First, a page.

The State Department, in its annual report on human rights, says widespread abuse continues to be a major concern in many parts of the world. The report cites countries such as China, North Korea, Iran, Syria, Saudi Arabia, and Sudan as nations where it says serious human rights violations are occurring.
The State Department released reports on 196 nations, saying intense problems exist in many countries but the world is also going through an era of monumental advancement for human rights and democracy.
The report calls North Korea one of the world's most repressive and brutal regimes, saying up to 200,000 people are believed to be in detention camps where defectors report many have died from torture, starvation and disease.
The report called China's progress on human rights disappointing, saying the government continues to arrest and detain activists.
Under Secretary of State for Global Affairs Paula Dobriansky says the report tells oppressive governments there are consequences for abusing human rights.
"These reports put dictators and corrupt officials on notice that they are being watched by the civilized world and that there are consequences for their actions," she said. "With these in hand, we look forward to the day when all nations are part of the growing community of democracies and tyranny and slavery exist only as a sad chapter in human history."
In the Middle East the report accuses Saudi Arabia of severe violations of religious freedom. The acting assistant secretary for democracy, human rights and labor, Michael Kozak, told reporters Washington is considering sanctions on Saudi Arabia because the government rigidly mandates religious conformity.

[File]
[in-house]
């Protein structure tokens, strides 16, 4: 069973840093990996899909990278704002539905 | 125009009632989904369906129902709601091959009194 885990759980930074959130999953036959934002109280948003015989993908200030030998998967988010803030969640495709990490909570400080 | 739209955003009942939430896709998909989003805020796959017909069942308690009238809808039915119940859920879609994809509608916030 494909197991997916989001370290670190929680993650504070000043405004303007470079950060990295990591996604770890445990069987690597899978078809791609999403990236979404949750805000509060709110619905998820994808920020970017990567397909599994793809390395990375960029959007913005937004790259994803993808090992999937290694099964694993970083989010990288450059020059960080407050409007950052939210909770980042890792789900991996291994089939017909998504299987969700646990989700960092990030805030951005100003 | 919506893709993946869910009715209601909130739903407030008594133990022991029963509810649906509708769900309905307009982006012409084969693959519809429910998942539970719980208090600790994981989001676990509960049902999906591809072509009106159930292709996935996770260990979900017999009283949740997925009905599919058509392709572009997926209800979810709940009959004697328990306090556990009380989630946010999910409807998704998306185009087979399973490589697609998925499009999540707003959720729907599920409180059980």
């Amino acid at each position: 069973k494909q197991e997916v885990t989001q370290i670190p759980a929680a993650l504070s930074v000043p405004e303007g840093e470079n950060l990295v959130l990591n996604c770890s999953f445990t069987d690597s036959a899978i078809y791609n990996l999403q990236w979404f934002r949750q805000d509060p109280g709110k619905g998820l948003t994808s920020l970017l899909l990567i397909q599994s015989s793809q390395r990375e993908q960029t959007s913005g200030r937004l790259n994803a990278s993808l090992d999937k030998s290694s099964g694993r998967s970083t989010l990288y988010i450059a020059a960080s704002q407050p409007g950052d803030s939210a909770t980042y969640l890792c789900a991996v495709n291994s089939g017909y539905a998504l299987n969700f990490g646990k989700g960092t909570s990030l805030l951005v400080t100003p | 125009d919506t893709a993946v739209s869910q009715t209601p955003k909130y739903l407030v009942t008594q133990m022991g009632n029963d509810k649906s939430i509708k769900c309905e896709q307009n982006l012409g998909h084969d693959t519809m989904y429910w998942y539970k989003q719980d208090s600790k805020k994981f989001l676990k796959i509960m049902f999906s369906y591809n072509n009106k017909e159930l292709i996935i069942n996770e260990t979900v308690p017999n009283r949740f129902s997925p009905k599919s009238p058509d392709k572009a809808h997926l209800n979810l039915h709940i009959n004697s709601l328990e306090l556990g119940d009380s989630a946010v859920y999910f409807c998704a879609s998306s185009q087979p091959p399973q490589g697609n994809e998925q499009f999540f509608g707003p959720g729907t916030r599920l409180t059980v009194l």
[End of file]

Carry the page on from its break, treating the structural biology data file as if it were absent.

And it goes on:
The report also found abuses in Iran, Syria and Egypt.
Under Secretary Paula Dobriansky pointed to recent elections in Iraq and Afghanistan as positive examples that democracy is spreading.
"Freedom and the ability to choose one's government still elude many people in many portions of the globe," continued Ms. Dobriansky. "In much of the broader Middle East people are increasingly conscious of the freedom deficit in the region and eager to taste the freedom and liberties that are being enjoyed elsewhere. If freedom and democracy work in Muslim nations like Indonesia, Turkey, Afghanistan and Iraq, why should they not be the norm in Iran, Libya, Syria and Saudi Arabia?"
According to the State Department report, Sudan's human rights situation remains extremely poor. It says government forces in the troubled Darfur province routinely kill civilians.
The report says in Russia the Kremlin has taken actions to consolidate its power. It also expressed concerns about the erosion of government accountability because of media restrictions, law enforcement corruption, and political pressure on the judiciary.
In its discussion of Ukraine, the report highlights the Orange Revolution that led to the election of a new president, Viktor Yushchenko, who is expressing a strong commitment to democracy.
Under Secretary Dobriansky says encouraging such positive developments will remain a top priority.
"The United States will act globally to promote democracy, as democracy is the best guarantor of human rights," she added. "Promoting human rights is not just an element of our foreign policy, it is the bedrock of our policy and our foremost concern."
The State Department's next report, called Supporting Human Rights and Democracy, will detail how the government plans to deal with nations where abuses are rampant, while continuing U.S. efforts to spread democratic principles around the globe. That report is due at the end of March.